Sometimes, to do less of something, we have to stop doing it completely for a while. Trying to cut back a little, while still doing it, just doesn’t work. I think we all know this down deep, even if we never consciously think of it this way.
Drinking soda is a bad habit
Cut back on soda, I told myself. It’s a bad habit, I told myself. I even wrote it in my nightly notebook as a goal.
Trying to consume fewer cans of soda in a day just resulted in my having more of them. Then my husband quit his second job, plunging us past “We can’t really afford anything” right up to “There isn’t one red cent in the bank, so there will be no soda (or anything else).”
So there was no soda at home. What my husband did at work is another story, irrelevant to my growth here. No soda at home. I did that for a while. Then one day my daughter found one lone can of diet soda (the only kind I’m “supposed to” have), hiding under a shelf. Oh, joy! SODA!
Changing a habit
Bet you think I guzzled it, right? I fully expected to do exactly that. But no. I actually shared it with my daughter. The part that I drank, though, I relished. And I didn’t chug it, I took my time with it. I let the rush of orange goodness pulse over my tongue while my taste buds cavorted in ecstasy. I could almost taste it for days after that, whenever I thought of that soda. When it was gone, instead of wanting another can, I was satisfied. Part of one can was enough. Ordinarily, I’d drink an entire can without stopping, then grab a second one for the slower, “sitting down to work, with a soda on my desk” kind of drinking. So right there was a 75% reduction in that bad habit. If you count the others I would have had during the day (another two to four), it’s an even steeper improvement in the habit.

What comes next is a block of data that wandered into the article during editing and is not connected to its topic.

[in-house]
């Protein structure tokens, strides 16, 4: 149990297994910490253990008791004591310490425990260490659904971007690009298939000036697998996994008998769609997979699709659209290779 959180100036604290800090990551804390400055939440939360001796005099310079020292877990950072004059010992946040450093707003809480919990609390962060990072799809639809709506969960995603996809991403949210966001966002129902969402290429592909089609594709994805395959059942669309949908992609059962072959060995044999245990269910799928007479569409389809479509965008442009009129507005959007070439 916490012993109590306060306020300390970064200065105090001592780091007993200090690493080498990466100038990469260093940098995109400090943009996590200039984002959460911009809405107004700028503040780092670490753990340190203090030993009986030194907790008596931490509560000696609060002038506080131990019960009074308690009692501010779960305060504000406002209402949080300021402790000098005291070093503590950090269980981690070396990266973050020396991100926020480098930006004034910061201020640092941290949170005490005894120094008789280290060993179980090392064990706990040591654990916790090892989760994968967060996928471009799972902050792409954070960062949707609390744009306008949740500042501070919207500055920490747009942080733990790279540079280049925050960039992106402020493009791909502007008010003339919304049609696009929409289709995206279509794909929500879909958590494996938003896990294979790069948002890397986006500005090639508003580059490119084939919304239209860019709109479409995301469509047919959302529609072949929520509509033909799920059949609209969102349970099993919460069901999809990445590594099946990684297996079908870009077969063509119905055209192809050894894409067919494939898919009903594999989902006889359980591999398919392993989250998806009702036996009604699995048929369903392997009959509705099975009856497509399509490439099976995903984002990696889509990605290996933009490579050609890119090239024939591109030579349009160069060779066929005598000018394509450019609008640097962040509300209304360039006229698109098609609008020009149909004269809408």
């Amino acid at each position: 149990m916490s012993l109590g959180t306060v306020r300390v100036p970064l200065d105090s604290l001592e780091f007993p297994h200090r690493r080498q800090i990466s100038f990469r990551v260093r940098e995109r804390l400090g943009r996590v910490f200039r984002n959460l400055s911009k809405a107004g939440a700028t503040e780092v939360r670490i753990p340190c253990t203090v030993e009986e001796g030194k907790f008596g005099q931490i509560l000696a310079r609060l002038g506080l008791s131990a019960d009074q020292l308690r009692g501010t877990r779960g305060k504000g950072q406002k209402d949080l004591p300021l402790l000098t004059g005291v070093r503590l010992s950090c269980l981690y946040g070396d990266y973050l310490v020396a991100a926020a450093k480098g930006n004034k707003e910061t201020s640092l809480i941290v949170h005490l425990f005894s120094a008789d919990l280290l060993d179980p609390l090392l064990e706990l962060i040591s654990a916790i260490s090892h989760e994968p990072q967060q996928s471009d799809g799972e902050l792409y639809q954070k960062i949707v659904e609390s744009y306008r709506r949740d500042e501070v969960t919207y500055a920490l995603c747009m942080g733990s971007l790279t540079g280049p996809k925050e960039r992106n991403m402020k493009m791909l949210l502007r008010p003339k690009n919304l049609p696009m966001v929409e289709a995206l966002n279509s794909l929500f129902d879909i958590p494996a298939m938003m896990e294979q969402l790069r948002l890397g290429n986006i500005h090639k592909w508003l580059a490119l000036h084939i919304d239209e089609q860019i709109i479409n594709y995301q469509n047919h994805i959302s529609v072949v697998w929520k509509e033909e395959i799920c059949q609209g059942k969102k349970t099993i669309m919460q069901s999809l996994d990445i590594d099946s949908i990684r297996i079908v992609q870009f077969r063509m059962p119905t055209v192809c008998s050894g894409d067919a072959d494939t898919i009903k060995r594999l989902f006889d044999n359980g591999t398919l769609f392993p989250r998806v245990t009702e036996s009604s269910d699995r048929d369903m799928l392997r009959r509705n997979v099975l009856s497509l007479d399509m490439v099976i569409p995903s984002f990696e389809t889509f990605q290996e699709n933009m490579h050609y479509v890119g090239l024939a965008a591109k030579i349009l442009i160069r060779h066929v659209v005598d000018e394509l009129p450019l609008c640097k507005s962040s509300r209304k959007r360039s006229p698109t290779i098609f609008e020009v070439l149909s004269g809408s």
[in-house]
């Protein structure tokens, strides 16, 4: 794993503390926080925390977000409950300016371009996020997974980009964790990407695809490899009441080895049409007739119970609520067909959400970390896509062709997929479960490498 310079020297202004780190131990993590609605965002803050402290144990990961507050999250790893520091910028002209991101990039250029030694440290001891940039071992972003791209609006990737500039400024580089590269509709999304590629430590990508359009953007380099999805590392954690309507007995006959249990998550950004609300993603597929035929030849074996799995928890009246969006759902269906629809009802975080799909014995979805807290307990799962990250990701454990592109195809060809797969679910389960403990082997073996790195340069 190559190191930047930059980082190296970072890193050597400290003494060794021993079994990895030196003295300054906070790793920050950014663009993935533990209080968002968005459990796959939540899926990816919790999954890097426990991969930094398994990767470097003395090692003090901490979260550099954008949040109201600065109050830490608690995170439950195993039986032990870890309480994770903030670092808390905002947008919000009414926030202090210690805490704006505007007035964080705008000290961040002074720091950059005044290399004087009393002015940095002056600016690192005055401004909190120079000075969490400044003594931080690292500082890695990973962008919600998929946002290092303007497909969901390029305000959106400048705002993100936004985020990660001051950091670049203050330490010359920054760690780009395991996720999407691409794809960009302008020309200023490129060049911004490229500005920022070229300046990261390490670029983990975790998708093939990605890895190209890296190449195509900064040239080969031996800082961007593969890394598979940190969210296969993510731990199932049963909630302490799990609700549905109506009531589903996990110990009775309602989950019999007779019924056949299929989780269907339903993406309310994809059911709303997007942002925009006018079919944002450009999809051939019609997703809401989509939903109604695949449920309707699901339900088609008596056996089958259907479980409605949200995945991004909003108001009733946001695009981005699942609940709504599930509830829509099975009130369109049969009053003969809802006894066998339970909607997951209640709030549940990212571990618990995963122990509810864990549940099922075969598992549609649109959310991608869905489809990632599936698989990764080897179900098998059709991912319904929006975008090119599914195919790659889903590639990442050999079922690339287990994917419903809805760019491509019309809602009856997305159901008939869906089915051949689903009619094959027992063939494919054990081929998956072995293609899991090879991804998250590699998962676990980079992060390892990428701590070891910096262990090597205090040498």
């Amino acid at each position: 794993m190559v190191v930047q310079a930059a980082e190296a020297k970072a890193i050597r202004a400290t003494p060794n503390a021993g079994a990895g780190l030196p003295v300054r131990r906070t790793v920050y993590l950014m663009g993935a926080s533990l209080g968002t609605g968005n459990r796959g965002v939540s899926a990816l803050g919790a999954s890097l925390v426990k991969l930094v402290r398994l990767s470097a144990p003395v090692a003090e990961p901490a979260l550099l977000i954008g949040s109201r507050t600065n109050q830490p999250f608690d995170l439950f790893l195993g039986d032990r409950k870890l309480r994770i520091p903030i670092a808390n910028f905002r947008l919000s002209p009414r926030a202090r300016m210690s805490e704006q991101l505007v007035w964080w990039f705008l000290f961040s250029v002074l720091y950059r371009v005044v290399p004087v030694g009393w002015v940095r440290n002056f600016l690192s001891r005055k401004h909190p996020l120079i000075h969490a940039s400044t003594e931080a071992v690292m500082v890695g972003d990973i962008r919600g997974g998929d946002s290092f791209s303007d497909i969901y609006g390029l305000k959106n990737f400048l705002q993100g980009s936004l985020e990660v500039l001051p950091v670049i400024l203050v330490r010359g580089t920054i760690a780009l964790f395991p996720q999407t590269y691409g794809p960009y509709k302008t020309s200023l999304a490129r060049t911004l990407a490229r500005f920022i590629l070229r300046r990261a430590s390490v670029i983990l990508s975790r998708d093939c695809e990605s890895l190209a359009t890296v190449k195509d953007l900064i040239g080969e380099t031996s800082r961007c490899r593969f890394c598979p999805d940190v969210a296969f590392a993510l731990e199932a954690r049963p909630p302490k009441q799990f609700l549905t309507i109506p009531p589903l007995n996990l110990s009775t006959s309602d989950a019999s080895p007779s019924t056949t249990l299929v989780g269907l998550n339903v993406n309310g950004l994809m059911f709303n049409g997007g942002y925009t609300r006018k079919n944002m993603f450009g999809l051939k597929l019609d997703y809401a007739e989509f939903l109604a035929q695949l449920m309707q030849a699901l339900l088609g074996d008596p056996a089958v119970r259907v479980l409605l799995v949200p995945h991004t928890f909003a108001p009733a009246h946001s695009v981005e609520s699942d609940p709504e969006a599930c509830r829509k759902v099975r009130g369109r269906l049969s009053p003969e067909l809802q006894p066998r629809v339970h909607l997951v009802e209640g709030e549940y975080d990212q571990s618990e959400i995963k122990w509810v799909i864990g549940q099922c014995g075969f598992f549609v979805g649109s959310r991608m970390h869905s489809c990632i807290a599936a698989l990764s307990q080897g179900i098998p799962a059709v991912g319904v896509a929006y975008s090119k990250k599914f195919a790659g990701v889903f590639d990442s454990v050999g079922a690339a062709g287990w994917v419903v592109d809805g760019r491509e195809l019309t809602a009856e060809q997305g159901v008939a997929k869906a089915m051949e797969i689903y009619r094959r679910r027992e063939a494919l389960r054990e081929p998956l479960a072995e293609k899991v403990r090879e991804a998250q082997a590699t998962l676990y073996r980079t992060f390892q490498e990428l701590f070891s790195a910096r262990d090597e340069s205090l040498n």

This example might be enough in and of itself, or it may seem trivial to you if you’ve never struggled with addictions or excess. But it also points to something greater, to that truth in many areas of life.
Striving is a bad habit
I was trying so hard to find a way to increase our income, and not just because we love soda in this family. Of course I was getting nowhere. All I succeeded in doing was stressing myself out and making my kids feel less of my love for them and more tension.
So the Onion Slicer in my life (then our lay pastor, now he’s our Deacon) told me I had to knock it off. Of course I freaked out when he said that. Stop trying to survive? You’ve gotta be kidding me.
Only it wasn’t survival that was at stake. I mean, really–we had a mortgage-free home coming to us, and a paid-for vehicle. We had no payments except student loans. My husband had some money coming in. Even if we ate only beans and rice for days on end (and there have been some times), we’d have enough food to stay alive. So what my brain was terming “surviving” was really more than that.
It would be more accurate to say that my dreams and desires were at stake. Give up what I want? Those deeply-rooted things, the struggle I’m so used to (decades of that habit), the drive that makes me who (I think) I am?
Come to terms with it
So once I got it through my thick head, accepted that we would have to cope with only my husband’s current and insufficient income, that the church would bring us food if necessary, and my world wasn’t going to come crashing down, my stress level dropped. I stopped trying. I stopped striving. I accepted that I would be “just” a mom and would “just” take care of the kids and the house the best I could (as for the house, disabilities keep me from doing that the way I’d like). At first I hated it, hated my family, and was really torqued off at our pastor for it. That was several months ago.
And then, one day, instead of trying and striving and pushing and getting nowhere, which I had done for pretty much my entire life…
I found that I had very peacefully and quietly started doing things. There was no more striving, no stress, no feeling that I was pushing my entire family up a hill. Much less effort, and yet, I started getting some things done.